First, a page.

Sunday, January 20, 2008
Professor Wendy C. Gerzog (Baltimore) recently published "Dealing with Post Death Events" in Tax Notes. Here is the introduction:
In the background section of the proposed regulations dealing with the effect of postdeath events on the estate tax deductions under section 2053, the government describes the disparate treatment accorded to postdeath events by different courts. One group of courts relies on an interpretation of Ithaca Trust that views date of death valuation as prohibiting consideration of postdate events; diametrically opposed is another group that, underlining that the deduction should reflect actual claims against the estate, allows a deduction only for amounts that are actually paid by the estate. Within that panoply of interpretations are those courts that, while adhering to the first view, allow some review of postdeath events to deny the deduction "when a claim is contested, contingent, unenforceable, becomes unenforceable after the decedent's death, or is not in fact presented for payment."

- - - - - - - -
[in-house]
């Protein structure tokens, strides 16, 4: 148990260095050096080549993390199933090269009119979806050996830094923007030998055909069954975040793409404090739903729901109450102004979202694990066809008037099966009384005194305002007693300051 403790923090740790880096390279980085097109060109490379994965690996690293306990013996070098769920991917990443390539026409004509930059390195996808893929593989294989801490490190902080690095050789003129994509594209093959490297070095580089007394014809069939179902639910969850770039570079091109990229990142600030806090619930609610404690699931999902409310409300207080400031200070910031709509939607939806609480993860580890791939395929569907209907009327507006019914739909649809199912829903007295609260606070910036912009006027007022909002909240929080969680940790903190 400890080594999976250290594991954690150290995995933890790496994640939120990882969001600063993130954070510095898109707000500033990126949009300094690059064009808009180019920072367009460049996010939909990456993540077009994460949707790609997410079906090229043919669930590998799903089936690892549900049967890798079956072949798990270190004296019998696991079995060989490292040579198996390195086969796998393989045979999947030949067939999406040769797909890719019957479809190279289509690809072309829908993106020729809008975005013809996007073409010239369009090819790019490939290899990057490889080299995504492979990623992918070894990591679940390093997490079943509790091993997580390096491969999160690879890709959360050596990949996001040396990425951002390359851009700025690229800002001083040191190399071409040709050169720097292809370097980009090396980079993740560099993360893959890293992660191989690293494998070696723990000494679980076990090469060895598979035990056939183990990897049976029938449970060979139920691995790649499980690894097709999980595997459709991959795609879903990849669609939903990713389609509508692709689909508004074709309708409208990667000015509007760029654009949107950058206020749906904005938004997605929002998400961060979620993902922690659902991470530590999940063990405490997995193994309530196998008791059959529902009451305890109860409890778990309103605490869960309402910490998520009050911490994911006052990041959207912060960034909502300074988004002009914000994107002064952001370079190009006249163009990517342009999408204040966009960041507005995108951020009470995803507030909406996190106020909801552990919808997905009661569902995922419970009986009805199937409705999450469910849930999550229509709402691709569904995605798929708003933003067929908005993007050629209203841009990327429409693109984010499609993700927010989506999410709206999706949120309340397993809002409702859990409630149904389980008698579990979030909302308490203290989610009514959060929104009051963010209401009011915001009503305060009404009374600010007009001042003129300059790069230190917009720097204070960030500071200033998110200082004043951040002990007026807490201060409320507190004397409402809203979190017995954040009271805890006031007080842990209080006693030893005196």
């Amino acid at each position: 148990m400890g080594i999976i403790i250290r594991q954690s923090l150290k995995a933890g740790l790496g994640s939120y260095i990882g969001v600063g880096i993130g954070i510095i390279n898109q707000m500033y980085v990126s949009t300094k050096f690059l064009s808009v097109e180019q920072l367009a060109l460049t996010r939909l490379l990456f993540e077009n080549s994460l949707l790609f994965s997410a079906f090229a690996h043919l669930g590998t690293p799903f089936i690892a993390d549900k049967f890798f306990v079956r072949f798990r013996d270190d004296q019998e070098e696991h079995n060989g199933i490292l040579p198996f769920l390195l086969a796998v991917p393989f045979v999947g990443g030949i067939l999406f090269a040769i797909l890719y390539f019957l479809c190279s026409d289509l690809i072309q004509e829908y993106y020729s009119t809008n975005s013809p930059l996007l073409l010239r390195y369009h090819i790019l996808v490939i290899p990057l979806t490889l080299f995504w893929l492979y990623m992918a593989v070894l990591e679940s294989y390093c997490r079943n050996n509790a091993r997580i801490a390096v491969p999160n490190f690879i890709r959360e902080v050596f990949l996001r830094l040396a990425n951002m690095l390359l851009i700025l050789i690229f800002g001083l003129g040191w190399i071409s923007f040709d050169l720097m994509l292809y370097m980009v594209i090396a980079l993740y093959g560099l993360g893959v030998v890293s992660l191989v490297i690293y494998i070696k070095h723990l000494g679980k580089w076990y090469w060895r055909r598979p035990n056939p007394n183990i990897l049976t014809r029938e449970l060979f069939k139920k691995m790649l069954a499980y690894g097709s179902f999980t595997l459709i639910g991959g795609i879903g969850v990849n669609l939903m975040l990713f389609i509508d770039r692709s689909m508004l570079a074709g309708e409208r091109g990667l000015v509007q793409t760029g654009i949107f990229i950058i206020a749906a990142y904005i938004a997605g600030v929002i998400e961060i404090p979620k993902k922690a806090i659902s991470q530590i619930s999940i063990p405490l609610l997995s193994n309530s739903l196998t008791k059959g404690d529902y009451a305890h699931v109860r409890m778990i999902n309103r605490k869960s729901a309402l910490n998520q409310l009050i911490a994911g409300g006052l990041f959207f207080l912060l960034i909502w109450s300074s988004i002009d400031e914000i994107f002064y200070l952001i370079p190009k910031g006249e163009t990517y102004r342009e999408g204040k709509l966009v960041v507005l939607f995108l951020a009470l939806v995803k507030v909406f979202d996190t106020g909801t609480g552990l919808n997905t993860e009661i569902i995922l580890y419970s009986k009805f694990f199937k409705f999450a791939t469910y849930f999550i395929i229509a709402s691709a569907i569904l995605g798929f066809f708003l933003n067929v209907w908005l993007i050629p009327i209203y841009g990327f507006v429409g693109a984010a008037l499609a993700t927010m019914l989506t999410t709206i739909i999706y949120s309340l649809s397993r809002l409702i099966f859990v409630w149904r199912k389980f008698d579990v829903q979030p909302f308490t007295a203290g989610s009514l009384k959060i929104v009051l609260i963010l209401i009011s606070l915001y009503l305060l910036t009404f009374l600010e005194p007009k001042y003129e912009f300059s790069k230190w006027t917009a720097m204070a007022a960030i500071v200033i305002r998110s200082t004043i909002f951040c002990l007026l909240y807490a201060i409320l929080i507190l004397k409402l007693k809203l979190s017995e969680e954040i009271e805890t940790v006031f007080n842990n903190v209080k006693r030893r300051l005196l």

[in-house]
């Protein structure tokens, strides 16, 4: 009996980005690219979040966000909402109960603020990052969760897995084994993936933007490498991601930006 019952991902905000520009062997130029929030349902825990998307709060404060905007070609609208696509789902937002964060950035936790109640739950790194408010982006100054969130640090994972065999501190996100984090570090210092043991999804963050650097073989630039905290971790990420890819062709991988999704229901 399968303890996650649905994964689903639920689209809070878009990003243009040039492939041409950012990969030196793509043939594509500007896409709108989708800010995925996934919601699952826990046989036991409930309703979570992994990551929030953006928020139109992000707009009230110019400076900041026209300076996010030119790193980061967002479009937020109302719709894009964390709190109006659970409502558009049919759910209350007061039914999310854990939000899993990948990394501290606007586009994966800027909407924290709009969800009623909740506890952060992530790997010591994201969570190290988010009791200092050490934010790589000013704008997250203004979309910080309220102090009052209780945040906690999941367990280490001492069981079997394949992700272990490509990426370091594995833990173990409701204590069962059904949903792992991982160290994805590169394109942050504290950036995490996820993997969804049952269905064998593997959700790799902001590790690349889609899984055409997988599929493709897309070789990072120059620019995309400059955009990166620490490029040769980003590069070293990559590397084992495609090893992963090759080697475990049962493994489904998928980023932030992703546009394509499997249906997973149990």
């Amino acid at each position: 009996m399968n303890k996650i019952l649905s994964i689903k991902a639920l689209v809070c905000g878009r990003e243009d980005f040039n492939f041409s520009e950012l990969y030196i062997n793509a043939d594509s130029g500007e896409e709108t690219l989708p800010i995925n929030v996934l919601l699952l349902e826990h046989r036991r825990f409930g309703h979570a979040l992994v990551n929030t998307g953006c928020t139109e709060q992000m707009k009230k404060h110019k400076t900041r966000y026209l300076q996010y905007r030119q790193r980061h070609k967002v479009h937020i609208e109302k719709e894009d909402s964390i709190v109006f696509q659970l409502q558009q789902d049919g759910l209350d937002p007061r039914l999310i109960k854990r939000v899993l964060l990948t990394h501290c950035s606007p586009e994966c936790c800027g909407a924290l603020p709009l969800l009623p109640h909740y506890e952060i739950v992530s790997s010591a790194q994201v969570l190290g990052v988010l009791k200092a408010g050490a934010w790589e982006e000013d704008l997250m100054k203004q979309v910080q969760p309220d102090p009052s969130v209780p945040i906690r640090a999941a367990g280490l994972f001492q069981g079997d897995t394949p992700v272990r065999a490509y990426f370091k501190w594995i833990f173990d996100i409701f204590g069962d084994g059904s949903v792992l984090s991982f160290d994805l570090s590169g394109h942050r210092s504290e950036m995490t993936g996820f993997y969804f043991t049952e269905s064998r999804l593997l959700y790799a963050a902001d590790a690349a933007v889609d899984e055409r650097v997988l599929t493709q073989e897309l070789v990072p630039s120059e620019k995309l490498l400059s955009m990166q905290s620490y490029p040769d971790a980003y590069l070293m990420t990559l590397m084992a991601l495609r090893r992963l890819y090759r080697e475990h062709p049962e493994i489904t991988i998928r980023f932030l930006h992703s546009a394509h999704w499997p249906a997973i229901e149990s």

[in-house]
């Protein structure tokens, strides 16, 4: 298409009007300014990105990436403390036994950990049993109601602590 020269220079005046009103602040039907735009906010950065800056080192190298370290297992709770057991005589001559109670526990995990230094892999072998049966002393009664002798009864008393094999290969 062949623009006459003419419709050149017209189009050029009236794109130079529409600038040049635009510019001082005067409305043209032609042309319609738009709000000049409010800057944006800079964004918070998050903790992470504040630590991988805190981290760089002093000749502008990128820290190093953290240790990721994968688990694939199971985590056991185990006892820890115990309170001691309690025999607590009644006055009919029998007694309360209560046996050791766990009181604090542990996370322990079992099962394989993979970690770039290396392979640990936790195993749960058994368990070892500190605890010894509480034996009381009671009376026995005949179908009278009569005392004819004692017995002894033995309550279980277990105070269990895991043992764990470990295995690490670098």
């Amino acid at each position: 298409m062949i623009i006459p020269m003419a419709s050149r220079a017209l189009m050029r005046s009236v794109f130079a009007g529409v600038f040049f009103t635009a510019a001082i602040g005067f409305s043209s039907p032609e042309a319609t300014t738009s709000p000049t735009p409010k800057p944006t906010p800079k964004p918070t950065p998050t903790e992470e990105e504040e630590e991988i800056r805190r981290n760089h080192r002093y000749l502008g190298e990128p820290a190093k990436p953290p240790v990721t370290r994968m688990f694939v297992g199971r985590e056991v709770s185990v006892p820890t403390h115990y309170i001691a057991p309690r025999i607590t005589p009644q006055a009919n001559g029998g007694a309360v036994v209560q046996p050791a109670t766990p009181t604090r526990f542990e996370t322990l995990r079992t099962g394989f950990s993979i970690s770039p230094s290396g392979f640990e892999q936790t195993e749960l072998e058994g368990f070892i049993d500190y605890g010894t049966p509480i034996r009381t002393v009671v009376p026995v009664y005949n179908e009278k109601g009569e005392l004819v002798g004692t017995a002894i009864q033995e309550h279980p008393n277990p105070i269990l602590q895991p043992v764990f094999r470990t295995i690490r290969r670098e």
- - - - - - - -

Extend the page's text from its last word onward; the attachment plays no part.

Those inconsistencies in interpretation have resulted in an inherently whimsical, uneven, and unjust application of the statute dependent on the executor's residence. Rejecting what it refers to as the date of death approach because it results in "an inefficient use of resources" for the parties and the courts, is expensive because of appraisal and litigation costs, and illogically produces a mismatch between the deduction amount and the actual expense, the government opts for the opposite interpretation: "An estate may deduct under section 2053(a)(3) only amounts actually paid in settlement of claims against the estate." For claims unresolved at the end of the limitations period, "the estate may file a protective claim for refund to preserve its right to claim a deduction under section 2053(a)."
For the entire article, go to Dealing with Post Death Events, 2007 TNT 176-57, available on Lexis.